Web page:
Michael McManus: Yeah. Well-
Dianna L. Santos: And that's fine. Go ahead.
Michael McManus: And that's interesting to me because part of where I'm coming from is that I'm not sure that situations like that. That a lot of people would call failures, failure in terms of us as a trainer setting up an environment that's beneficial to the dog. I'm not 100% sure those are total losses. I really think that the dog is still processing information, is still learning, is still... When I set up a search and the dog absolutely is nowhere near finding it. They still took an information about that environment that sets them up for more success in the future.
Michael McManus: Now, I have seen dogs come away with bad concepts of, for example, starting to false because they learn that something else is reinforcing, right? Like something the handler's doing, they can earn an easier reinforcement by working the handler versus working odor. I've seen that happen. But I also don't think that comes from setting up a difficult environment. I think that comes from bad reinforcement. It's the moment that pays the dog that's the danger. It's not putting your dog... Just like, that's why we don't have the same problem with dogs false alerting on squirrels. It's because there's no false reinforcement moment. There's no reinforcer for anything other than finding a squirrel.
Dianna L. Santos: Right. And I would agree with you with that in that people's attempt to want to help can absolutely be problematic. And you'll see that for dogs particularly who already have issues and are already looking towards their person for assistance. And then the person feels bad because whatever the concept may have been to them it feels like the dog's been working for a million years. The dog's only been working for five seconds. And then they decide to do something. That I think is entirely true. And you'll see that I've seen that in classes. What I'm concerned about and what I'm always trying to stress is that just understanding human nature that people do not and nor should they as clients fully appreciate all of the intricacies. Even though this is an instinct sport of who their dog is and what their dog is doing at any given moment.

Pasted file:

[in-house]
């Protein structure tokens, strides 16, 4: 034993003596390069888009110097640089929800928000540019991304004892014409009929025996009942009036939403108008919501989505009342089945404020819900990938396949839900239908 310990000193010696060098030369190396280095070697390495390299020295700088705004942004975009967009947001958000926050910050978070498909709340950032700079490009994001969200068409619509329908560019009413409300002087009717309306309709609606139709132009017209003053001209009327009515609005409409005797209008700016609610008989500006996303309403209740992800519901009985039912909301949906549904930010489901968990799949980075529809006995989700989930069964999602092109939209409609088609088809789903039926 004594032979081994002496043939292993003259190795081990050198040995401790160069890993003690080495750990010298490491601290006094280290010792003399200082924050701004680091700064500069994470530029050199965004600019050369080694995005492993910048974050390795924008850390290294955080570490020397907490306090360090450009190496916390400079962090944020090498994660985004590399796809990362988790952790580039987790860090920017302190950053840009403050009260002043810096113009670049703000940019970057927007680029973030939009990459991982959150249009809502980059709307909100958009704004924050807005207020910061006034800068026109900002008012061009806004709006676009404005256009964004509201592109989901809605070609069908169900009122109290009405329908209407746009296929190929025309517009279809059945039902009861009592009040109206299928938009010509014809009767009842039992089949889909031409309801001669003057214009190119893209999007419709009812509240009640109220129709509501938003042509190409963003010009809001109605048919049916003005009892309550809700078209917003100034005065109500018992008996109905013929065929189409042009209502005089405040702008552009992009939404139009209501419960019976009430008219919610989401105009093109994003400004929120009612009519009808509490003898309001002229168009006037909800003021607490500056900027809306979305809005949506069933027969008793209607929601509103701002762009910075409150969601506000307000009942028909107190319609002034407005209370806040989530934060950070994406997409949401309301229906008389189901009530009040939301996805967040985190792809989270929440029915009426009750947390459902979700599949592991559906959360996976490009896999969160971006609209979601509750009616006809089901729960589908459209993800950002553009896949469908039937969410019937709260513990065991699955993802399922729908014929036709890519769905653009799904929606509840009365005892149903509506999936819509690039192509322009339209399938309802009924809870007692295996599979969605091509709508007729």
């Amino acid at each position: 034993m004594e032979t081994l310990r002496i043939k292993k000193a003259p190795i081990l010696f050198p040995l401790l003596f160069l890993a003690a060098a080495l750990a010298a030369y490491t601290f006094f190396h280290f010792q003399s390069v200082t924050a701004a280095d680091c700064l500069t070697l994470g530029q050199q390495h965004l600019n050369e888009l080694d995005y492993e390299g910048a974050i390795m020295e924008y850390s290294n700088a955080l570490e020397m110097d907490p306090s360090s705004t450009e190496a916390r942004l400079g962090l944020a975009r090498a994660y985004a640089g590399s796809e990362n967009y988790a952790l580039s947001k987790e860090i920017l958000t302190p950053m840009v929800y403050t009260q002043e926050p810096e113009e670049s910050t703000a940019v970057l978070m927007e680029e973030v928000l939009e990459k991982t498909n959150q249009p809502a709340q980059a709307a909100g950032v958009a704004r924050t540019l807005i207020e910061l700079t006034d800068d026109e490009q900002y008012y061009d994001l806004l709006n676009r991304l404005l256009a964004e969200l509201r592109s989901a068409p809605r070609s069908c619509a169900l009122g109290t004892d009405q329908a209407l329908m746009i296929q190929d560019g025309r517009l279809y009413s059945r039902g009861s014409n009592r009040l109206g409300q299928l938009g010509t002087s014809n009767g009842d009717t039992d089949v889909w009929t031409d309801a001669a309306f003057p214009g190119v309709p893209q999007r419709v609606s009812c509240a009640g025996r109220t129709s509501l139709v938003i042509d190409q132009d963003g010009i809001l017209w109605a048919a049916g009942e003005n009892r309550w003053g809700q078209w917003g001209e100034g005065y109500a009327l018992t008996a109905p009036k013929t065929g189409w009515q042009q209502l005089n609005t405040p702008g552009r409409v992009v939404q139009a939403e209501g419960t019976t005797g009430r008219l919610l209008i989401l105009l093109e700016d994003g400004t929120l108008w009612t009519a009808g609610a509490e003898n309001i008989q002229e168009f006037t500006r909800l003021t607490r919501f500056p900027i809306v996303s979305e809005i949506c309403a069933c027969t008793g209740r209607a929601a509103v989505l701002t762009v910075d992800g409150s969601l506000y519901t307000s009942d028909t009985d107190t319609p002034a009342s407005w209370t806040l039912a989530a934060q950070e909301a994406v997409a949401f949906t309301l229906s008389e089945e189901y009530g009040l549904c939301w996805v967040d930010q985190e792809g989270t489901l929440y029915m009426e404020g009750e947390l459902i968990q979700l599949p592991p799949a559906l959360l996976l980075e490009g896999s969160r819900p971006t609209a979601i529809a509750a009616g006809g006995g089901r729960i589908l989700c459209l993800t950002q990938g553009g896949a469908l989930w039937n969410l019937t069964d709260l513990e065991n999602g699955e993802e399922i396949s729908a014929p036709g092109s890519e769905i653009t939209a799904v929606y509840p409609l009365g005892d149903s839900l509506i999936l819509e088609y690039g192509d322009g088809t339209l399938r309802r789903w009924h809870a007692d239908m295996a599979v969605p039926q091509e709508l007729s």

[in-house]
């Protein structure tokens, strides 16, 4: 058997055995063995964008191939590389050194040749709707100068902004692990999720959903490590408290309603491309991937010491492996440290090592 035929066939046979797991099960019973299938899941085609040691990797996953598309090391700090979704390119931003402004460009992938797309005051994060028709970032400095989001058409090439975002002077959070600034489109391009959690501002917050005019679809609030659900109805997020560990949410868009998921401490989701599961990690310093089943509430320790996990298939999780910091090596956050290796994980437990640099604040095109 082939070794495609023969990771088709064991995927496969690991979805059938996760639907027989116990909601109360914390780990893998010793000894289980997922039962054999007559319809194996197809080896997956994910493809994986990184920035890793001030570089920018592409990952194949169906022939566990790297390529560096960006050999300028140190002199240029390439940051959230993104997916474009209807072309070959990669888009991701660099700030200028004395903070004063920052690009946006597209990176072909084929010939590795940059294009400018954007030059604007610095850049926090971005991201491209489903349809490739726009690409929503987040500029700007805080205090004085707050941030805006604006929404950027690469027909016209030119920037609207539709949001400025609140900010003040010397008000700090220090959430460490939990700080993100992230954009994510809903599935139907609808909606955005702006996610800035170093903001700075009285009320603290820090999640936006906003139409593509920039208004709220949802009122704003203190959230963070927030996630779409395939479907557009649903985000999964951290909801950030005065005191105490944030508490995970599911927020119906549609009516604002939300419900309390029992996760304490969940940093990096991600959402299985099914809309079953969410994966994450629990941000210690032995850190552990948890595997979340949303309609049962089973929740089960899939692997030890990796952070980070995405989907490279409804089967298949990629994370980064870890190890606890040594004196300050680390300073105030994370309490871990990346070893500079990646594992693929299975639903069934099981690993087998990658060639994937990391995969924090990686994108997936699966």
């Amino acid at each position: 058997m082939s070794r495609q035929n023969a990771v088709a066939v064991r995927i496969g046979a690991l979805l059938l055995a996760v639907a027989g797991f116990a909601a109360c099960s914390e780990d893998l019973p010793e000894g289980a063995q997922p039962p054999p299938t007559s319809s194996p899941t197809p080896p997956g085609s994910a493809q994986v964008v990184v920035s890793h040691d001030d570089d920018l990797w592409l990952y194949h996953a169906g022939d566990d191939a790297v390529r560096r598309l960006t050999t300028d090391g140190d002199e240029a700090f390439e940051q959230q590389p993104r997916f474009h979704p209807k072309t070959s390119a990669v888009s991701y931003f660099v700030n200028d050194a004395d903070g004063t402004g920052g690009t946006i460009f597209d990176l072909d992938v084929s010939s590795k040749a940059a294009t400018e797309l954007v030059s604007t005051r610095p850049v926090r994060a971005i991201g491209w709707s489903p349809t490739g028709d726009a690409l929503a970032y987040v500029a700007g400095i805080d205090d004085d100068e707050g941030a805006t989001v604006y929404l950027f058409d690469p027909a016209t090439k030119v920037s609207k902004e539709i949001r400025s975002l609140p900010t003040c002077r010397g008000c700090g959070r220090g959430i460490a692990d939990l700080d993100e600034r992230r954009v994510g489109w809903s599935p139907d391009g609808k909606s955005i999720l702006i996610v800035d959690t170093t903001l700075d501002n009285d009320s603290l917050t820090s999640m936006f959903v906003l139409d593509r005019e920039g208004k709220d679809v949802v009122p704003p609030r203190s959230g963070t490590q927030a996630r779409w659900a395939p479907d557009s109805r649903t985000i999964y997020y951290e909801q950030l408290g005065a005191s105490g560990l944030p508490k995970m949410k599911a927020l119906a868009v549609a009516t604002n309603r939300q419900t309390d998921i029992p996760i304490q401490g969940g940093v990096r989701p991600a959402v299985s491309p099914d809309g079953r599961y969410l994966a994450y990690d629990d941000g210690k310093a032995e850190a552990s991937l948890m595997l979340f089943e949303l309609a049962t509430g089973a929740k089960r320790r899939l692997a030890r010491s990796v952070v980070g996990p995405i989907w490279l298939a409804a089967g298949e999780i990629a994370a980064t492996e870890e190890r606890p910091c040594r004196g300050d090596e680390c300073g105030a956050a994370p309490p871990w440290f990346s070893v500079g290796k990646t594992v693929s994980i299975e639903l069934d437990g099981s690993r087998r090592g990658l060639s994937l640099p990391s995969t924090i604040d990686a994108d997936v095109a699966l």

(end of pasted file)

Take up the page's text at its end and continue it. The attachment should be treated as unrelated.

Dianna L. Santos: So the reason I use a ceiling blade example, because it actually happened to one of my clients and her husband stuck the food box up there. And she was freaking out because her dog had spent who knows? Three minutes trying to find this thing. She didn't know where it was. The dog didn't know where it was. And now there's all this conflict between her and her husband. And now the dog was all, "Oh my goodness." Because of that now could the argument be made that simply because of their reaction? I guess.
Michael McManus: But I think that seems eminently obvious to me at least.
Dianna L. Santos: Yeah. But the problem is that you can't dissect that piece. I can't make those people as an instructor not do those things. The only thing that I can do is try to walk them through doing an exercise that will prevent them getting there in the first place. So that when they and their dog already have a reinforcement history, that's however long when they do hit a situation they have something in the bank that they can fall back on. This was literally, I think like week two and they were practicing at home.